I’ve previously mentioned one of the things that makes Psalm 115:1 so interesting to me. It reflects something I see in the Old Testament generally: these writings were not written to glorify Israel or glorify its heroes and leaders and prophets. They were written to glorify God — and are surprisingly honest about the faults and failings of the nation and of the people. Salvation’s glory goes to God alone.
And, that is quite an amazing thing: this was the national literature of the people of Israel. These were the writings that were carefully copied and recopied and handed down so that the descendants of Israel could discover and rediscover their identity.
לֹא לָנוּ יְהוָה לֹא לָנוּ כִּי־לְשִׁמְךָ תֵּן כָּבוֹד עַל־חַסְדְּךָ עַל־אֲמִתֶּךָ
“Not to us, O Lord, not to us, but to your name give glory, for the sake of your steadfast love and your faithfulness.” (NRSV)
As I think about it, this single verse is so remarkable to me. Don’t misunderstand. It’s not that it’s unique, out-of-place, or unusual in any way. No. It fits well with the over-all perspectives of the Hebrew Bible. It is remarkable for stating so simply — and so briefly — some of the unique characteristics of the Old Testament. (more…)
This is essentially a Psalm of praise. We are called into praise from the very opening “Hallelujah” (praise Yah). So, it is a song of worship and it calls us into an attitude of worship. As Adam Clarke says: “It is an exhortation addressed to the priests and Levites, and to all Israel, to publish the praises of the Lord.”
The opening verses are an exhortation to worship.
Verses 8-12 remind the people of Israel of God’s saving acts in their history: their deliverance from Egypt and the defeat of legendary kings. Then, they are called again to praise.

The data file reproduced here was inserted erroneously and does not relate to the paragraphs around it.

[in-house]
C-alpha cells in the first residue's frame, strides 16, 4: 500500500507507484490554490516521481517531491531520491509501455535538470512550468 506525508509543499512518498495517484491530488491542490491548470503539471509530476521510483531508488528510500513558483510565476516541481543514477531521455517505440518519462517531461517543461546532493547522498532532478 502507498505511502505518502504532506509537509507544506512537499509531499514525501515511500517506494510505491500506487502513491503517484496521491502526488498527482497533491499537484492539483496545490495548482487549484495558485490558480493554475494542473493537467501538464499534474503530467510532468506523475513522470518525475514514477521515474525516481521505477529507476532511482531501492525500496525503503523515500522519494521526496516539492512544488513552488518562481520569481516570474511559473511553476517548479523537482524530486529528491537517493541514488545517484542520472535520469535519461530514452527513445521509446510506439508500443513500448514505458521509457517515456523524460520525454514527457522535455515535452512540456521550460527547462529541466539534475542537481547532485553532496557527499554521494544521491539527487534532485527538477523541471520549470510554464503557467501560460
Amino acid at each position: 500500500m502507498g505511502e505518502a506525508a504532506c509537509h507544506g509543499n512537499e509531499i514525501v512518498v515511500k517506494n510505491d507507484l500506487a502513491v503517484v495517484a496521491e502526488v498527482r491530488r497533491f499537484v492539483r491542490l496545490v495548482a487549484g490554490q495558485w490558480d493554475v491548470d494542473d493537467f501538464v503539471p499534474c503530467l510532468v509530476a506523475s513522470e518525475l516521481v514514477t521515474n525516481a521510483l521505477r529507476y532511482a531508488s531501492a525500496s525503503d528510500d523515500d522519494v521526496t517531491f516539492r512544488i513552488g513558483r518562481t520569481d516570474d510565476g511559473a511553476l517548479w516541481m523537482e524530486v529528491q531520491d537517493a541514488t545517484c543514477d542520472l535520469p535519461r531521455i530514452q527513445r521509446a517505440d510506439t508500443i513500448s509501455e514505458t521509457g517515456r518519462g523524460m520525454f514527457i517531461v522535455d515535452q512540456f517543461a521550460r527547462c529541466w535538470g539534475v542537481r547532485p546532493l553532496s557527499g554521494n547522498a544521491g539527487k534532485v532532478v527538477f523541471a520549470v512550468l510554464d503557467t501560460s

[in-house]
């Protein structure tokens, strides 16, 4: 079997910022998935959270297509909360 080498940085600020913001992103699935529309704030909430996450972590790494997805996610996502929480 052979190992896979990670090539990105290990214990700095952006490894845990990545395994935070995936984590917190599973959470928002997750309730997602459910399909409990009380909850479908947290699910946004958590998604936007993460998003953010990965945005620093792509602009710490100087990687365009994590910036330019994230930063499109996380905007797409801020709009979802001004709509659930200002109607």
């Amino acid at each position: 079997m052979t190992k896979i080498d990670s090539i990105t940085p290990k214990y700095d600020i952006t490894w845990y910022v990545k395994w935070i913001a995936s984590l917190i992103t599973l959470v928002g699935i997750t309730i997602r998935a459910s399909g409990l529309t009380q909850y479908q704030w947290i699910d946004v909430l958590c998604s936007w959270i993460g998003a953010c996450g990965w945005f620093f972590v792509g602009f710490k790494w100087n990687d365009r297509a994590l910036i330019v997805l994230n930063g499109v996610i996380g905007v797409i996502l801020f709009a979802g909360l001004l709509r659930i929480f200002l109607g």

Remembrance has a significance for our faith. it is good to recount for ourselves the answered prayers we have experienced — and the unexpected blessing of God on our lives. The Bible is a book of remembrance: recounting the deeds of the Lord God in times past, as a way of illuminating our lives in the present. We know God through what God has done. For Christians, it is the story of Jesus — before any other — that calls forth our praise.
And, so it is that in this psalm, the remembrance of God’s deliverance in the past, calls forth praise. (more…)
I remember the morning (a few years ago) when Psalm 135 became memorable to me. I started reading and meditating on this psalm on a stormy morning. There was a thunderstorm raging outside. And, I slowly read these lines:
“He it is who makes the clouds rise at the end of the earth; he makes lightnings for the rain and brings out the wind from his storehouses.” (v.7 NRSV)
So, now, when I read this again, I am reminded of that morning.
But, for now, let’s begin at the beginning. Notice how it starts. (more…)
Yet, it is also such a difficult issue. When there is a deep wound, the pain is still there, and the anger still arises. In times like this, we wonder: do the words mean anything? When time and time again, you have to pray “Lord, give me the grace to forgive my enemy” you have to wonder if there is ever hope for you. There have been many times, when I have wondered this about myself.
And, I know I’m not alone in having this problem. Those people who have done things that have caused wounds — especially those who have done it quite deliberately and knowingly — are hard to forgive. There are people I know who have been treated unfairly and unjustly. There are people I know who have been abused. And, the problem with forgiveness is that it seems to say that all that was okay. To let go of the anger and the outrage seems to give in to injustice — to give permission for their abuser to do it again to someone else. (more…)